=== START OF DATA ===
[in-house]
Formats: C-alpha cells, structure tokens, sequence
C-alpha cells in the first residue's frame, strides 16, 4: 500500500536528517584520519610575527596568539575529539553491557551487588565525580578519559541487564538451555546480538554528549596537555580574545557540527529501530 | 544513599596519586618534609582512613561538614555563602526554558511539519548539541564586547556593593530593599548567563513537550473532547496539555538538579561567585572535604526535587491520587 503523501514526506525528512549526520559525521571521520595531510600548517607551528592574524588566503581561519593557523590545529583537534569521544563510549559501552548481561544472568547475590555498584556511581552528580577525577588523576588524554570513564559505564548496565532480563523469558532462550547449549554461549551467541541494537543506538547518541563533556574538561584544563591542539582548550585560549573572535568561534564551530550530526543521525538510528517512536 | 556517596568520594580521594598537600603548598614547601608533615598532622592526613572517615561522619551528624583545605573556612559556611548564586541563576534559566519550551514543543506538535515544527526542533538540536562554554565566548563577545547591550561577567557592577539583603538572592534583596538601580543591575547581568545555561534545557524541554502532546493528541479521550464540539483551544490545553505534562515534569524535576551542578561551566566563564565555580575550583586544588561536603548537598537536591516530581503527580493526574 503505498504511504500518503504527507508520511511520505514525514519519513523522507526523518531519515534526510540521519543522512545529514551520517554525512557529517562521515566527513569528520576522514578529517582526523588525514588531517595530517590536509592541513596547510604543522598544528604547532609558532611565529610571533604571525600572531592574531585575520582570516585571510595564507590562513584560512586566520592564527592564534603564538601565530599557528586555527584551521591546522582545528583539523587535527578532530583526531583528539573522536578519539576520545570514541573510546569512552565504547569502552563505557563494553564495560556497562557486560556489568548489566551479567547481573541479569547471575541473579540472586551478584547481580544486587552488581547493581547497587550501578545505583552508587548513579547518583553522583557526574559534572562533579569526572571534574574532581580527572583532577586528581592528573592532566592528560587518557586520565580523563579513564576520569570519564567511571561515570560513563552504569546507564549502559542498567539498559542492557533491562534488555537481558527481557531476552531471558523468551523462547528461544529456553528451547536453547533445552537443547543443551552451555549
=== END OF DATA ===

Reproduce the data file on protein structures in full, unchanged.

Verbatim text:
[in-house]
Formats: C-alpha cells, structure tokens, sequence
C-alpha cells in the first residue's frame, strides 16, 4: 500500500536528517584520519610575527596568539575529539553491557551487588565525580578519559541487564538451555546480538554528549596537555580574545557540527529501530 | 544513599596519586618534609582512613561538614555563602526554558511539519548539541564586547556593593530593599548567563513537550473532547496539555538538579561567585572535604526535587491520587 503523501514526506525528512549526520559525521571521520595531510600548517607551528592574524588566503581561519593557523590545529583537534569521544563510549559501552548481561544472568547475590555498584556511581552528580577525577588523576588524554570513564559505564548496565532480563523469558532462550547449549554461549551467541541494537543506538547518541563533556574538561584544563591542539582548550585560549573572535568561534564551530550530526543521525538510528517512536 | 556517596568520594580521594598537600603548598614547601608533615598532622592526613572517615561522619551528624583545605573556612559556611548564586541563576534559566519550551514543543506538535515544527526542533538540536562554554565566548563577545547591550561577567557592577539583603538572592534583596538601580543591575547581568545555561534545557524541554502532546493528541479521550464540539483551544490545553505534562515534569524535576551542578561551566566563564565555580575550583586544588561536603548537598537536591516530581503527580493526574 503505498504511504500518503504527507508520511511520505514525514519519513523522507526523518531519515534526510540521519543522512545529514551520517554525512557529517562521515566527513569528520576522514578529517582526523588525514588531517595530517590536509592541513596547510604543522598544528604547532609558532611565529610571533604571525600572531592574531585575520582570516585571510595564507590562513584560512586566520592564527592564534603564538601565530599557528586555527584551521591546522582545528583539523587535527578532530583526531583528539573522536578519539576520545570514541573510546569512552565504547569502552563505557563494553564495560556497562557486560556489568548489566551479567547481573541479569547471575541473579540472586551478584547481580544486587552488581547493581547497587550501578545505583552508587548513579547518583553522583557526574559534572562533579569526572571534574574532581580527572583532577586528581592528573592532566592528560587518557586520565580523563579513564576520569570519564567511571561515570560513563552504569546507564549502559542498567539498559542492557533491562534488555537481558527481557531476552531471558523468551523462547528461544529456553528451547536453547533445552537443547543443551552451555549